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Friday, October 28, 2005

"Ministers' Pay is too high"... Really?

This post may get me into trouble with some people, but I just wanna say it. Don't worry, nothing seditious.

There are a few reasons why politics in Singapore generally does not interest me, and the most common one which I tell people is:

"Because there's simply no opposition worth voting for."

Put it this way. Between a respectable-looking minister and a guy hawking propaganda in front of Centrepoint shouting anti-govt slogans.......... It's simply not very convincing of your political ability, is all.

The one opposition candidate that got my vote [not literally] is Chiam See Tong of Potong Pasir. Here was a man who seemed generally interested in the welfare of the residents under his care, and didn't see the need to resort to hawker-like behaviour in order to boost his relationship with his voters.

The reason why I've turned this way is because of an email I recently received.

The email railed a familiar complaint, that of ministerial salaries, that they were too high. Among some of the statistics they mailed to me were:

Annual salaries of heads of government:

1. Singapore Prime Minister US$1,100,000 (S$1,958,000) a year

2. United States of America President: US$200,000

3. United Kingdom Prime Minister: US$170,556

4. Australia Prime Minister: US$137,060

Annual salaries of heads of government:

1. Singapore Minister: US$819,124

2. UK Minister: US$146,299

3. US Cabinet Secretary: US$157,000

(Source: Asian Wall Street Journal 10 Jul 2000)

And then the crunch:


What these ministers earns in just ONE MONTH exceeds the ANNUAL TAKE HOME
salary of 80% of Singapore's income earning population."

Upon first read, you might feel scandalized, or at least a bit kek, like I did, especially if you're one of those Singaporeans earning less than 100,000 a month. BUT is there something wrong with the way the numbers have been displayed?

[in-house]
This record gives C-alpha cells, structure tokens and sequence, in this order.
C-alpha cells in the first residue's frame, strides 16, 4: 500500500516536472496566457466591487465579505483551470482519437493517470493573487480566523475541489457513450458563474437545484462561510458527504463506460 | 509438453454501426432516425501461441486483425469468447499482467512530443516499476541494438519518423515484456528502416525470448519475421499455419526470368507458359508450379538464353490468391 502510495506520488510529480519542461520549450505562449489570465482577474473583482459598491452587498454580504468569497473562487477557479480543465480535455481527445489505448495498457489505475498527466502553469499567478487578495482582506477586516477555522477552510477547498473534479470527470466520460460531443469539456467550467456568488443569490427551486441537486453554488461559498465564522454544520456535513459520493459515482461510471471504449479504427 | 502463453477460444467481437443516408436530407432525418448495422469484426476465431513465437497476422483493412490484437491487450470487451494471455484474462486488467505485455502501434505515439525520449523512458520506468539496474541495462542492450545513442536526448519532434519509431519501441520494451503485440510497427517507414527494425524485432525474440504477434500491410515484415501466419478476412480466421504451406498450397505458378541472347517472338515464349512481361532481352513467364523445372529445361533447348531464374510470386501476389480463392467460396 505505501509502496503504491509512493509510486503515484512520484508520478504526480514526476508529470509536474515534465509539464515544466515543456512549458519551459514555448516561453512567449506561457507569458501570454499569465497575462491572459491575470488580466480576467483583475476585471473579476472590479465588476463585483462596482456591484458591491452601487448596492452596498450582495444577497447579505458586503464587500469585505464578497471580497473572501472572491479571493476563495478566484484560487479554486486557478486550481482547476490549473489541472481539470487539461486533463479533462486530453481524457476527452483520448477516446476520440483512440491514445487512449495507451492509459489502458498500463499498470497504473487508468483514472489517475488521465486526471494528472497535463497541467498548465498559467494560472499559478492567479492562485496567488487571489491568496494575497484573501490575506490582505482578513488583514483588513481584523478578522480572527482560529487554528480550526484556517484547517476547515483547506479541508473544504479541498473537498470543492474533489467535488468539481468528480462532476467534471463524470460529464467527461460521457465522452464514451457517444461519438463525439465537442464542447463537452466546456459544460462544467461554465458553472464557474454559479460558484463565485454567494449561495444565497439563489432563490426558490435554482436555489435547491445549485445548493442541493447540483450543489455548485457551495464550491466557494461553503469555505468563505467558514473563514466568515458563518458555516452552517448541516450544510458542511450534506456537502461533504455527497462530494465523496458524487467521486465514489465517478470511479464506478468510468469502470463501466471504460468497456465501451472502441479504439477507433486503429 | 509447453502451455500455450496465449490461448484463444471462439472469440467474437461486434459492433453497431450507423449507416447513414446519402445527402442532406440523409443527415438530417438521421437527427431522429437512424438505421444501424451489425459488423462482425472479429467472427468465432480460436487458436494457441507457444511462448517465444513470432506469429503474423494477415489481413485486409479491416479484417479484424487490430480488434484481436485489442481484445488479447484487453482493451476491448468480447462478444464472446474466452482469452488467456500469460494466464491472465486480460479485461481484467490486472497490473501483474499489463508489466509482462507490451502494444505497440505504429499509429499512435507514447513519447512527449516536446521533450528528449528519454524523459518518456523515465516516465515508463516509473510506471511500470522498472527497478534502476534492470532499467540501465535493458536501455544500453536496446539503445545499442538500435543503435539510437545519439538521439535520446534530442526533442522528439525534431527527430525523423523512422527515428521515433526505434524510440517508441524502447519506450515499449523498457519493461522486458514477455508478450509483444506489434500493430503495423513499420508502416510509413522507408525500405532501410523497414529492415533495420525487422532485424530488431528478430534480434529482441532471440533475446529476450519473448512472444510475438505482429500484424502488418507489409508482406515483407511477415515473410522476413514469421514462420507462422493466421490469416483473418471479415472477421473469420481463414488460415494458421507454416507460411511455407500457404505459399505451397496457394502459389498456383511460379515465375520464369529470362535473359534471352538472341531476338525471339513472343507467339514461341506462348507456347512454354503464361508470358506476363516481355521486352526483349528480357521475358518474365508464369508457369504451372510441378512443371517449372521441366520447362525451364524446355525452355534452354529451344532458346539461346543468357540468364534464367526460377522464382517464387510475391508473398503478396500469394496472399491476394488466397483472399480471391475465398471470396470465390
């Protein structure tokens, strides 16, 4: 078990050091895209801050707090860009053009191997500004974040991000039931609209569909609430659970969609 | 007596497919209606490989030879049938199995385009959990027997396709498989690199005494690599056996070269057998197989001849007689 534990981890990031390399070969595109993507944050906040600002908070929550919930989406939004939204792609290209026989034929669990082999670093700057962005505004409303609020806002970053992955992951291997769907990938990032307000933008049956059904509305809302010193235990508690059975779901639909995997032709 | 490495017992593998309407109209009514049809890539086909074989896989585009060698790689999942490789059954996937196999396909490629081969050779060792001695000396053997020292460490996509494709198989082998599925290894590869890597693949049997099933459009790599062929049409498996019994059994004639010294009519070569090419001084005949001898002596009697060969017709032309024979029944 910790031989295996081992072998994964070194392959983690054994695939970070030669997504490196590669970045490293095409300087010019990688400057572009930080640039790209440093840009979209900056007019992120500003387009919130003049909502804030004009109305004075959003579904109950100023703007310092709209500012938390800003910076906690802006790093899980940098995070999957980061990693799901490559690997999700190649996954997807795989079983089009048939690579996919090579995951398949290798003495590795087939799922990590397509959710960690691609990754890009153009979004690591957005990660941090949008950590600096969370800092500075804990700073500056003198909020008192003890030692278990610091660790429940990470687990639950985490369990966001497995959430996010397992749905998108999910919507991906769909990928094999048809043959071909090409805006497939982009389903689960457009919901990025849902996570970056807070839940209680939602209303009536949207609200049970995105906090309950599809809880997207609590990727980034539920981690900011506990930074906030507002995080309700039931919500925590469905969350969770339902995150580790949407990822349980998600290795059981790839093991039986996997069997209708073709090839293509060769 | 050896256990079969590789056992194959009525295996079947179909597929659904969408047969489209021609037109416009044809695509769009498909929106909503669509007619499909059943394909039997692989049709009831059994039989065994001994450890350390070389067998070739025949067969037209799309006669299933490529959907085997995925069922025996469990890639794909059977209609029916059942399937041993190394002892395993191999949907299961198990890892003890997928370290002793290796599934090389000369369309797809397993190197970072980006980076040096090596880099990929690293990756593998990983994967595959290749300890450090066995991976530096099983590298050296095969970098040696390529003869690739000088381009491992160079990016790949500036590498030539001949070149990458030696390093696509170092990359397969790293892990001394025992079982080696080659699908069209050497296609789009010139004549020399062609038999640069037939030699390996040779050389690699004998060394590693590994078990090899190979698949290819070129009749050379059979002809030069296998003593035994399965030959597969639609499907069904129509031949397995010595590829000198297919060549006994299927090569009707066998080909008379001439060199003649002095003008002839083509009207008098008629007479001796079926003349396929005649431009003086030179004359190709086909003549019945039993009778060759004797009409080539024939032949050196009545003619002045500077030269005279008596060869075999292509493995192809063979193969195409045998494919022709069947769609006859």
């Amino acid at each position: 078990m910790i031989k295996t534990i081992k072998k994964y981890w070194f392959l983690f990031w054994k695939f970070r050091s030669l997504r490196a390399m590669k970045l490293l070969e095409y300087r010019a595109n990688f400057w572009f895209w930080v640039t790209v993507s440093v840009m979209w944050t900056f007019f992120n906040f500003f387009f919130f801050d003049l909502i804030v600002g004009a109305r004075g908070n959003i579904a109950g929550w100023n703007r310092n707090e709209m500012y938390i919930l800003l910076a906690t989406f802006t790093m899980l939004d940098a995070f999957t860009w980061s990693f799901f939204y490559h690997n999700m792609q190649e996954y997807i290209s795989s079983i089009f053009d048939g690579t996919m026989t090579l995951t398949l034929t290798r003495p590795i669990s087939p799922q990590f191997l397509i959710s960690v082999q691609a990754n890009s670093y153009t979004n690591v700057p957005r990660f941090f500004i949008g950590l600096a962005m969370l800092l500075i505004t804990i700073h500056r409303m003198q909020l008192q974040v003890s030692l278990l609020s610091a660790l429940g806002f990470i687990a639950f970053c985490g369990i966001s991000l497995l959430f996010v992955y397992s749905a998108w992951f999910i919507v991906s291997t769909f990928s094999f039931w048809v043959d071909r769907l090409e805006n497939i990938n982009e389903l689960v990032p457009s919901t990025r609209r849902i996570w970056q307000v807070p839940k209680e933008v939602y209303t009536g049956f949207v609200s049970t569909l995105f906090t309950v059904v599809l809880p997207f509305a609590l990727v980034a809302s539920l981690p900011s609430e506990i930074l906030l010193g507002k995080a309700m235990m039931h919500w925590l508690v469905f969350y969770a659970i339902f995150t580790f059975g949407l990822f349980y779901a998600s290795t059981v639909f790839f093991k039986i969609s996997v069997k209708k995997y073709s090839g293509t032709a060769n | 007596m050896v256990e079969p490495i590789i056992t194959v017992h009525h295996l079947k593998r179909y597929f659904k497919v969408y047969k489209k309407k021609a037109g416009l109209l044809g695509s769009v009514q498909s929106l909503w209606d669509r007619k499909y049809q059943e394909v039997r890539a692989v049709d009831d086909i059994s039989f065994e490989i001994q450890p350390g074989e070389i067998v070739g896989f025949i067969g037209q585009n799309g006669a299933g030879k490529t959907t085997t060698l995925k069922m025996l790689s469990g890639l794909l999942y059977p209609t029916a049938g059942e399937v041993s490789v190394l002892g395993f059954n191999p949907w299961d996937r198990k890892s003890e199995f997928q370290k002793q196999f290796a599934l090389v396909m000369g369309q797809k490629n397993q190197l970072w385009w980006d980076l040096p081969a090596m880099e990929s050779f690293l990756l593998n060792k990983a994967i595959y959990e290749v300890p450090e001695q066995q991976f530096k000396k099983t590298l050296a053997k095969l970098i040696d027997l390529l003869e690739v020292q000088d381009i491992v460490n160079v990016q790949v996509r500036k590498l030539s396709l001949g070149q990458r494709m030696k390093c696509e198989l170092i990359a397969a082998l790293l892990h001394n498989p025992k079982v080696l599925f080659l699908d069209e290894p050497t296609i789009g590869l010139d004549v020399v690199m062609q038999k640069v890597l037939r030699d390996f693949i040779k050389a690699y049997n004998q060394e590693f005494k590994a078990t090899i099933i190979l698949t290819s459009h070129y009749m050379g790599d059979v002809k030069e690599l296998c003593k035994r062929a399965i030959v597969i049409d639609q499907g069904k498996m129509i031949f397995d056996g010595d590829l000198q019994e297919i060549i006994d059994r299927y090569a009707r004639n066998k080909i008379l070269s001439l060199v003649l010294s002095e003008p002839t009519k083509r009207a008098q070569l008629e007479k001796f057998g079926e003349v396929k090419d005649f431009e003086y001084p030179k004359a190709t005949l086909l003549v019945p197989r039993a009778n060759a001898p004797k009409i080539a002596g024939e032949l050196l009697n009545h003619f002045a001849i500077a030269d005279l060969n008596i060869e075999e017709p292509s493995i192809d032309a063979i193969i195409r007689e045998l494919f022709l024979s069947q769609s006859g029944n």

The most glaring omission of course, is that it is NOT stated whether the President of the United States earns US$200,000 a year, or a month, but I'm assuming the authors mean a year. I don't believe that they feel we are that stupid.

Secondly, the ministers earn a salary that is more than the yearly salary of most Singaporeans. SO WHAT??? That's totally keeping in terms with economical concepts. If you're a degree holder, do you expect to have the same take home pay as an A level holder? NO, YOU BLOODY WELL DON'T. That's because of all the hard work and sweat that you and your parents went through to bring you through Uni. In fact, you EXPECT to earn more simply because you have been through a better education than other A level holders.

It's funny how most people will agree with the above analogy, but then when it comes to ministers' salaries, they suddenly get their chicken feathers all in a ruffle.

Look at it this way: Just how many people have the ability and the pure guts to go into office? Not many, it seems, considering that most Singaporeans are politically apathetic, and both opposition parties and the PAP are having trouble recruiting members for their ranks. So if we don't have the guts to go try a hand at making this place better, then don't scream "Unfair!" at those who DO have the guts to do so. There's not much admiration to be had for a person who doesn't go ahead to solve his problems, and can only sit in the kopitiams and lament his fate.

Thirdly, the ministers earn this salary in a country that's relatively safe, peaceful, has a decent transportation system, a good education system that ensures every child has a chance at a basic education, and where the vast majority of its citizens has a roof over their heads.

The US president earns his pay in a country that has a high crime rate, poverty rate, illiteracy rate, is in a perpetual state of deficit, is obsessed with a Middle eastern country, is extremely on ridding the world of terrorists, whether the rest of the world asked for its advice or not, and yet is terribly hesitant as to whether it should give aid to its own citizens in times of natural disasters.

You tell me whether you're willing to pay the lower price. If you want cheap, you get cheap.

Thirdly, and positively the one that irks me most about that email, is the lack of balanced information.

The email states that this high income level will cause "Singaporeans continue to see their incomes being pulverised. Bankruptcies multiply and the increase in the number of homeless continue unabated. Social and family problems such as divorces, mental
breakdowns, and suicides skyrocket as a result."